Campaign of the Month: May 2021
Baghdad on the Bayou
Freddie (Frederica) Runcie
Auto Mechanic and Machine-Speaker
Face of: Runcie’s Gas’n’Auto’n’Boat
Motivation: Machines tell me more than people do.
High Concept: Machine Speaker
- My Twin Sister Hears Your Thoughts
- Shy but Smart
For the longest time, everyone in the know thought Freddie was a pure mortal, no supernatural talent. That was a bit odd, given the fact that the Runcie’s have always had one minor talent or another running through their bloodline, but everyone just figured that it skipped her. Turns out, it just came later. Well, that isn’t entirely true; she probably always had it but didn’t know it was something other people couldn’t do until later.
Freddie can talk to machines. She was always a talented mechanic, skilled with things that whir and hum and move about—more than anyone else her age—but no one thought it was a supernatural talent. Her father, Ferris, sent her to a trade school in the city, wanted to nurture that talent. After about six months, Freddie came back, told her father there was nothing that school could teach her that the machines weren’t already telling her all the time anyway. That’s when it all made sense and Freddie became the supernatural world’s Machine-Speaker. All the clued in community, and most of the mundane as well, won’t trust their, car, truck, or boat to anyone but her.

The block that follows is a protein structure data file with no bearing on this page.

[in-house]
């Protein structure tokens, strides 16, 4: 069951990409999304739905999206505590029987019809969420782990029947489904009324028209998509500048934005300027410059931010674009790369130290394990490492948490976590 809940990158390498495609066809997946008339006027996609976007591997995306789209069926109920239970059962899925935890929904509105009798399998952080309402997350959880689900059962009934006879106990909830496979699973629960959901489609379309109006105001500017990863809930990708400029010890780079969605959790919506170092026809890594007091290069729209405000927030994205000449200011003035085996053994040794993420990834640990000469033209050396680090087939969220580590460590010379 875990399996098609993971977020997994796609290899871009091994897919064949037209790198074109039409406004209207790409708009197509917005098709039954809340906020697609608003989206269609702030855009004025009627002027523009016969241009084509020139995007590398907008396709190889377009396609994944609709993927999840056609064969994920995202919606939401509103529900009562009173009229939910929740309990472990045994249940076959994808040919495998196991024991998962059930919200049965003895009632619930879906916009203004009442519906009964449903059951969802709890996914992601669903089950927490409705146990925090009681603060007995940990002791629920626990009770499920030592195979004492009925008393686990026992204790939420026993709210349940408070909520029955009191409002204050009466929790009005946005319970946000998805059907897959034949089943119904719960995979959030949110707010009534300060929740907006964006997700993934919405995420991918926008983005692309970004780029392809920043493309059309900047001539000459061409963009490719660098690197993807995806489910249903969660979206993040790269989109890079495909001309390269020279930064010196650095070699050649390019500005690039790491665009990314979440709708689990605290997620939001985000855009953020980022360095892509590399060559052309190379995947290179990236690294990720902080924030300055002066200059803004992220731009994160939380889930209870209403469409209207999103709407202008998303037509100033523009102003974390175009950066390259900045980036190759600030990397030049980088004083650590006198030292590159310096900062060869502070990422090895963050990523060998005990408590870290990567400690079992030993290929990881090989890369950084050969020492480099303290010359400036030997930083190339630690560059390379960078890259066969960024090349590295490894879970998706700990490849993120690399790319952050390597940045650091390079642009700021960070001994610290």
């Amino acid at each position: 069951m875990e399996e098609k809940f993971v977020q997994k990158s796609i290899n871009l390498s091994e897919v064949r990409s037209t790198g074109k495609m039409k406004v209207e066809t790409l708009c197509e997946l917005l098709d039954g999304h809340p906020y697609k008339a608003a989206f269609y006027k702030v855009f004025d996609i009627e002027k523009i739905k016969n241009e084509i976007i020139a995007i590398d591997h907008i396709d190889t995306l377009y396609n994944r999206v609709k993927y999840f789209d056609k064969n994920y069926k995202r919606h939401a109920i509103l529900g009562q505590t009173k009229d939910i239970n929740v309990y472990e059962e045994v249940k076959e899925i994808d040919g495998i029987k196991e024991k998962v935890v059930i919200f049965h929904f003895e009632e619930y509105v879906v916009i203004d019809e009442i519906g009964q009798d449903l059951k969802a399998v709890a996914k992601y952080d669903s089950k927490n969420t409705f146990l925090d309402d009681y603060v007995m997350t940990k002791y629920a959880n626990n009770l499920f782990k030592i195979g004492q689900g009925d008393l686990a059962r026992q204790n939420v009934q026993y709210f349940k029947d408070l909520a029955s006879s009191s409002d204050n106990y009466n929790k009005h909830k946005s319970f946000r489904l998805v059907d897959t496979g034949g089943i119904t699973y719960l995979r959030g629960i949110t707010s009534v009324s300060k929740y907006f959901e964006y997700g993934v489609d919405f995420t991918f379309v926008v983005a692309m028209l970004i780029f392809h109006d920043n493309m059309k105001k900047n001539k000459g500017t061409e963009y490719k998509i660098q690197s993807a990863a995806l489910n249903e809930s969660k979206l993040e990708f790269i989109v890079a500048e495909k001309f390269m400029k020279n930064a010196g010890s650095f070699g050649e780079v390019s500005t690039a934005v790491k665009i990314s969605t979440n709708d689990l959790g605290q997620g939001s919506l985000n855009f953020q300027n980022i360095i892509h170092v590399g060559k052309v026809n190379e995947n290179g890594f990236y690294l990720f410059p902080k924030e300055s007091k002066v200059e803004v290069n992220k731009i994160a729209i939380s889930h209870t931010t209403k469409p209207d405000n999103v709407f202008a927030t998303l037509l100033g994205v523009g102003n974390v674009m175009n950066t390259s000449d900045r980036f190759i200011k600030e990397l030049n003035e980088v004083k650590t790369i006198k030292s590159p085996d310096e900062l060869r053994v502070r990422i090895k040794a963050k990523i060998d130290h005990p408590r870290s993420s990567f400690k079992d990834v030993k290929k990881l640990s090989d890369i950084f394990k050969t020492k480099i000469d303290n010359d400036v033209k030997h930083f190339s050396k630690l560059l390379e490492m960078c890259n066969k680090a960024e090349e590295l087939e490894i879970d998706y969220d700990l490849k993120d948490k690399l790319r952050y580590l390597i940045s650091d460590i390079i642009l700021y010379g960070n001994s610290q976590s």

Ferris got Joseph Luna to take a look at Freddie, to see what he could tell about her power. What he saw was that she’s a practitioner, but she doesn’t even know she’s doing it. She’s got a very specific and low-level magical talent that allows her to speak to the spirits of all things mechanical and even some things electrical and they just…tell her what’s wrong with them.
They tell her other things, too. Someone brings Freddie an old Chevy, she can tell you every person that owned it, what they liked to listen to on the radio while they were driving around, when they sold it, and what condition it was in when they did. She knows the history of machines after she works on them for an hour or two; she says it’s like a conversation when she’s working on an engine or fiddling with gears.
When she came back to town to stay, it seemed only natural that she set up a machine shop for herself. He opened up Runcie’s Gas-n-Autos-n-Boats and she’s been keeping vehicles, generators, and even blenders running for the people of New Orleans since then.